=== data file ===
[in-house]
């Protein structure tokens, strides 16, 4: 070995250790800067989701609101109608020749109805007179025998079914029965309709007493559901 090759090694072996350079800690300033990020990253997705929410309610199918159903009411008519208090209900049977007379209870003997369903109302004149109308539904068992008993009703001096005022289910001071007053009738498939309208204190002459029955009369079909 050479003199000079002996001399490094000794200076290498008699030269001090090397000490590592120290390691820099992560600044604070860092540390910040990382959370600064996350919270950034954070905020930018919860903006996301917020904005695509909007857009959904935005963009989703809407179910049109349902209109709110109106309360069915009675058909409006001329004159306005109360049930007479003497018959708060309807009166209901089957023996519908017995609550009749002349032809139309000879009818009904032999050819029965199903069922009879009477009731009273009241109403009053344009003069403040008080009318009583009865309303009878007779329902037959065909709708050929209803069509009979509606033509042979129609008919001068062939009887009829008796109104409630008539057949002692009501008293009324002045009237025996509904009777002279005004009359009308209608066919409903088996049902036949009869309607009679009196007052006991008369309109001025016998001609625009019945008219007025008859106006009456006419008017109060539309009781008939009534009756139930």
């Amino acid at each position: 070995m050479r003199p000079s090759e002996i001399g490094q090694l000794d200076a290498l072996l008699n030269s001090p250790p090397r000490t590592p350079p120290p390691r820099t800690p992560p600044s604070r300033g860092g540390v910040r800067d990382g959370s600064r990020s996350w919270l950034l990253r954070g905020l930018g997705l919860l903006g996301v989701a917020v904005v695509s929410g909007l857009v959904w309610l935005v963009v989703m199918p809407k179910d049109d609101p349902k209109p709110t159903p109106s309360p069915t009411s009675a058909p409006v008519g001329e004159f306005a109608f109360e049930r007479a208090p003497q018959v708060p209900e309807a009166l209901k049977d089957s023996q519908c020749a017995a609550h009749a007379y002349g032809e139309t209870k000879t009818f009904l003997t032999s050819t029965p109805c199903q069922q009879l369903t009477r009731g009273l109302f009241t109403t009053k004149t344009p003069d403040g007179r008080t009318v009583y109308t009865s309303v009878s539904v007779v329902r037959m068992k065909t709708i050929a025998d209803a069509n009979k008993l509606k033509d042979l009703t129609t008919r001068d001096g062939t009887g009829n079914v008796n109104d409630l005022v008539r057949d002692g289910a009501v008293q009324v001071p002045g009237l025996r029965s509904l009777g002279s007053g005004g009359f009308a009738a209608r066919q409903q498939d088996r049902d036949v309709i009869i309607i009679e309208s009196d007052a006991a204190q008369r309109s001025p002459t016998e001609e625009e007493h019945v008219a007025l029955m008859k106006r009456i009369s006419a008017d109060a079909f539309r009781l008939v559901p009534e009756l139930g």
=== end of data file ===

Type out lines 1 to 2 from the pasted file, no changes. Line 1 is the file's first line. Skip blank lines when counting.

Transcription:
[in-house]
């Protein structure tokens, strides 16, 4: 070995250790800067989701609101109608020749109805007179025998079914029965309709007493559901 090759090694072996350079800690300033990020990253997705929410309610199918159903009411008519208090209900049977007379209870003997369903109302004149109308539904068992008993009703001096005022289910001071007053009738498939309208204190002459029955009369079909 050479003199000079002996001399490094000794200076290498008699030269001090090397000490590592120290390691820099992560600044604070860092540390910040990382959370600064996350919270950034954070905020930018919860903006996301917020904005695509909007857009959904935005963009989703809407179910049109349902209109709110109106309360069915009675058909409006001329004159306005109360049930007479003497018959708060309807009166209901089957023996519908017995609550009749002349032809139309000879009818009904032999050819029965199903069922009879009477009731009273009241109403009053344009003069403040008080009318009583009865309303009878007779329902037959065909709708050929209803069509009979509606033509042979129609008919001068062939009887009829008796109104409630008539057949002692009501008293009324002045009237025996509904009777002279005004009359009308209608066919409903088996049902036949009869309607009679009196007052006991008369309109001025016998001609625009019945008219007025008859106006009456006419008017109060539309009781008939009534009756139930």